“The film’s reputed similarity to Kill Bill is more a question of tone than substance,” writes Deborah Young in the Hollywood Reporter. “One can imagine Quentin Tarantino enjoying the way Sono succeeds in turning silliness into a heartfelt salute to old-fashioned 35mm movie-making, without foregoing a tongue-in-cheek bloodbath that leaves the film set littered with severed limbs and spurting arteries.”
Updates, 9/1: “From the off,” writes Oliver Lyttelton at the Playlist, “when things get underway with a pastiche-y James Bond riff, it’s clear that this is Sono’s first entry in, and grand homage to, the action movie world and the references come thick and fast: Hard Boiled, Game of Death, Kill Bill, even Die Hard…. Yet it’s not just some lark, either: the opening scenes, with kids mucking around with Super 8 cameras and improvising dollies with roller skates, are reminiscent of recent filmmaking-themed Bildungsromans like Son of Rambow, Super 8, and even Be Kind Rewind, and, in many ways, the film is Sono’s loving tribute to his profession and vocation…. Mostly, the film’s very funny, Sono displaying a sense of how to frame and time a visual gag that feels positively Zucker-ish.”
“As sour on the movie business as Mulholland Drive (Sono, like Lynch, makes an explicit connection between producing and outright gangsterism), but as deeply in love with the creative side of the medium as the work of Quentin Tarantino, it’s designed as catnip for midnight-movie hounds,” writes Ashley Clark at the House Next Door. “But there’s one nagging irony to the whole endeavor: Despite its openly fetishistic take on 35mm, it’s shot on shiny digital.”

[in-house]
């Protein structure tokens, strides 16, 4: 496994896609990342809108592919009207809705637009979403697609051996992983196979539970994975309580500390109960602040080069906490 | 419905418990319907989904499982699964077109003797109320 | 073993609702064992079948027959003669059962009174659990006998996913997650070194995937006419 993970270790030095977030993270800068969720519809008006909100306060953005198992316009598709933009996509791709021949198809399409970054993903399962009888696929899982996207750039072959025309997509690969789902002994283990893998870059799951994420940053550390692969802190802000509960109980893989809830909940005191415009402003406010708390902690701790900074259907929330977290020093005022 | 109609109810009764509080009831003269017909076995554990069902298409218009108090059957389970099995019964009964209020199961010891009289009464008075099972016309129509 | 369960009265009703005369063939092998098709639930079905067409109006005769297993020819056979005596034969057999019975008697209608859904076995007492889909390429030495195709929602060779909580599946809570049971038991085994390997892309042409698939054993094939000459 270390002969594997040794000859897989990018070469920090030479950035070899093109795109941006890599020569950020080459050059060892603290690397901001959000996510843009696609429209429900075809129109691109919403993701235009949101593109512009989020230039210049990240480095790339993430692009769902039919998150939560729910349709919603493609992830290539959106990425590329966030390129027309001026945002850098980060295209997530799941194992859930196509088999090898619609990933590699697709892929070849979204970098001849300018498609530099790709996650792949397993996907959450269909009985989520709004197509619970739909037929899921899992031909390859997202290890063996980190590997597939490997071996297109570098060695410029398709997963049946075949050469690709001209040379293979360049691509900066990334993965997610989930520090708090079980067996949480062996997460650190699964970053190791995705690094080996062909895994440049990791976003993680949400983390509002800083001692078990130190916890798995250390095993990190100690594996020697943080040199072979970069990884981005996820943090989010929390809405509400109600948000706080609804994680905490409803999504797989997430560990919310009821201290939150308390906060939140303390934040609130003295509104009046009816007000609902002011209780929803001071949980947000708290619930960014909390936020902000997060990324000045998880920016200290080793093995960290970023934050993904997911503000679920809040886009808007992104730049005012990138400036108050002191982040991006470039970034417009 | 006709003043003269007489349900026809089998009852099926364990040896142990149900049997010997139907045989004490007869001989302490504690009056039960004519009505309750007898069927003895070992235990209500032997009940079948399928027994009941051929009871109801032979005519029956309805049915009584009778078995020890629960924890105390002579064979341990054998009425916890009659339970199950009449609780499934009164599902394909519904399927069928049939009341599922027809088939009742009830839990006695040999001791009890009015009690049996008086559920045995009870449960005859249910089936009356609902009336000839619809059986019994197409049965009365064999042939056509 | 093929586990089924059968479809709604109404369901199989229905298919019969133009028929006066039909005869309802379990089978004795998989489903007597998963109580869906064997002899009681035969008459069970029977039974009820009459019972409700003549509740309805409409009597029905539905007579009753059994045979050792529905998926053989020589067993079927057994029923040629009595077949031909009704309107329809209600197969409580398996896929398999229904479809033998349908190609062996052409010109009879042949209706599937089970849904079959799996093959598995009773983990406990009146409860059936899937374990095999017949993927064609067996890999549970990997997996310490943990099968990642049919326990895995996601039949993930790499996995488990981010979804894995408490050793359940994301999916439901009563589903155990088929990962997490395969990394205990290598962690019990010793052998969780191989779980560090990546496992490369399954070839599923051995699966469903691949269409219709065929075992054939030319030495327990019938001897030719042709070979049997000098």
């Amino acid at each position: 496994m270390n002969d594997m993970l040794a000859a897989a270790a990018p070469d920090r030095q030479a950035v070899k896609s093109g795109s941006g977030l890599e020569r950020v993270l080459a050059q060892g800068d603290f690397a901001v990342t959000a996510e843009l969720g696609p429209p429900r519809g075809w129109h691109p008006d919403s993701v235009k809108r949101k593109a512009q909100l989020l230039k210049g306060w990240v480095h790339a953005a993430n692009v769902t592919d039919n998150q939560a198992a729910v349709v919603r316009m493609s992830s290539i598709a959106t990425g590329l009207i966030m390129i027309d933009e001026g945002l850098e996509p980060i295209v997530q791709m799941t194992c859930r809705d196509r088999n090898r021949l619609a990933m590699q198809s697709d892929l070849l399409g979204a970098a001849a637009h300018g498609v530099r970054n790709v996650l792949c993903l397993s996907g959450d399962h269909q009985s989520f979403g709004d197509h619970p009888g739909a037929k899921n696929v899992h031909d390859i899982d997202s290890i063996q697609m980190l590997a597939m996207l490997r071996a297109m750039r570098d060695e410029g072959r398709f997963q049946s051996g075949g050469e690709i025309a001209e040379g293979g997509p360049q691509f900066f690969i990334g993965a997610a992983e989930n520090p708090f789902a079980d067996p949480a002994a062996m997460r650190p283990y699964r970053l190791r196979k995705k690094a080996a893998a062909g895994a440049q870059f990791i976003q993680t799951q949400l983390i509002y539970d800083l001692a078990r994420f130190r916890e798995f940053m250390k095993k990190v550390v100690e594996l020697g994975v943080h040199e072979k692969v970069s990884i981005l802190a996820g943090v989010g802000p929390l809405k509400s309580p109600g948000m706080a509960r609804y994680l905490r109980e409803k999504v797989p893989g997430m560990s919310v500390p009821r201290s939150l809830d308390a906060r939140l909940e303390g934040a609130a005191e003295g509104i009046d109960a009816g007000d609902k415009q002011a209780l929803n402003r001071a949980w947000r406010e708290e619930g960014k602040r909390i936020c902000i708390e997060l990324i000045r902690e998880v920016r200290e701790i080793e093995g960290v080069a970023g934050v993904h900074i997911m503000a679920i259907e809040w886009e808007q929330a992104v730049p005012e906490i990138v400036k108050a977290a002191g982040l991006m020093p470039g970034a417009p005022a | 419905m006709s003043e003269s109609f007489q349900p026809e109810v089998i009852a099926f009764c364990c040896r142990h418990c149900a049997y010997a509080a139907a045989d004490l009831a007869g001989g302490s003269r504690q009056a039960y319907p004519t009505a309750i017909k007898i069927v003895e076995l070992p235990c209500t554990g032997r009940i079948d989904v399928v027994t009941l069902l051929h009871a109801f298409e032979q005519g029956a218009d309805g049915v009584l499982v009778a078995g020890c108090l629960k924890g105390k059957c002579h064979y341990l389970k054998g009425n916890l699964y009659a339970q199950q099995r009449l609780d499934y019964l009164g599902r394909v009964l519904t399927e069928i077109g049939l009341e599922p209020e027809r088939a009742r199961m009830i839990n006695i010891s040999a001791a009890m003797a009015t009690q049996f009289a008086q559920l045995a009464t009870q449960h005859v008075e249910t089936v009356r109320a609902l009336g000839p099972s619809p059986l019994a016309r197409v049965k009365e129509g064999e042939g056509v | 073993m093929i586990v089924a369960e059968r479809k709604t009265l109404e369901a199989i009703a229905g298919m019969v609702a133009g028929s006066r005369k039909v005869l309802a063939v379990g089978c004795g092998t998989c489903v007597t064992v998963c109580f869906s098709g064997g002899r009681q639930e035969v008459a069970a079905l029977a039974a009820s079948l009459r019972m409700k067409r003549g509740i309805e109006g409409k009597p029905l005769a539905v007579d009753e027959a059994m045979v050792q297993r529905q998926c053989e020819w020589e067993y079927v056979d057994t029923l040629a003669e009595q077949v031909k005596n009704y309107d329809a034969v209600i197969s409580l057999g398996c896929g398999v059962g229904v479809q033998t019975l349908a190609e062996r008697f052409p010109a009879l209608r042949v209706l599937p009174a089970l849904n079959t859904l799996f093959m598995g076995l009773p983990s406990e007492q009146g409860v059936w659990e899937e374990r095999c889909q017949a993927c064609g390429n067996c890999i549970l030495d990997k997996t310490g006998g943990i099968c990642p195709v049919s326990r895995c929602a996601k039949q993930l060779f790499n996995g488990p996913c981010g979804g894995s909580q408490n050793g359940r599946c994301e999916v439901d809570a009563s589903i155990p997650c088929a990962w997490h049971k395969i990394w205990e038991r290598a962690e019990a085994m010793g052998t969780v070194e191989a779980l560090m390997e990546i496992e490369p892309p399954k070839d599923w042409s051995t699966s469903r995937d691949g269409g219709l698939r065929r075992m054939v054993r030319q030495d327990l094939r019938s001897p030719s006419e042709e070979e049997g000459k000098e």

Updates, 9/7: “If another film brings even half the level of lunacy to the Toronto International Film Festival’s Midnight Madness lineup as does Sono Sion’s Why Don’t You Play In Hell?, I will eat my shirt,” promises Twitch editor Todd Brown. “Literally. I will cut up the shirt I am wearing right now—which I quite like, incidentally—I will cook it into a stew, and I will eat it.”
“Quite possibly mankind’s greatest achievement, Sion Sono’s Why Don’t You Play in Hell? is less of a question than it is a glorious grindhouse requiem for an entire mode of filmmaking, and perhaps also Japanese cinema’s formal response to Holy Motors,” suggests David Ehrlich at Film.com. “Sono’s orgiastic kitchen sink fantasia of blood and broken dreams may not have the sweep of his four-hour 2008 masterpiece Love Exposure, but the ecstatic insanity of its final act rivals anything that the aging punk auteur has ever made, which Sono’s acolytes understand is not a compliment to be taken lightly.”
Update, 9/8: Sono “reminds us that cinema is at its most pleasurable when it touches something deep inside,” writes Alexandra Zawia for Cinema Scope. “It might mean literally showing intestines, but that works too.”
Update, 9/11: Pierre Hombrebueno talks with Sono for Twitch.
Update, 9/27: “Even great directors can make turkeys, sometimes without much obvious change in their style or obsessions,” writes Mark Schilling in the Japan Times. “I don’t know that Sion Sono can be described as ‘great,’ though he is among the most interesting and ambitious Japanese directors of his generation. I do know that despite its cool title and wham-bang trailer, his overblown action comedy Jigoku de Naze Warui (Why Don’t You Play in Hell?) is also among his worst films. But then, I found the sequence of endlessly crashing cop cars in The Blues Brothers (1980), celebrated by some as a laugh riot, a total bore.”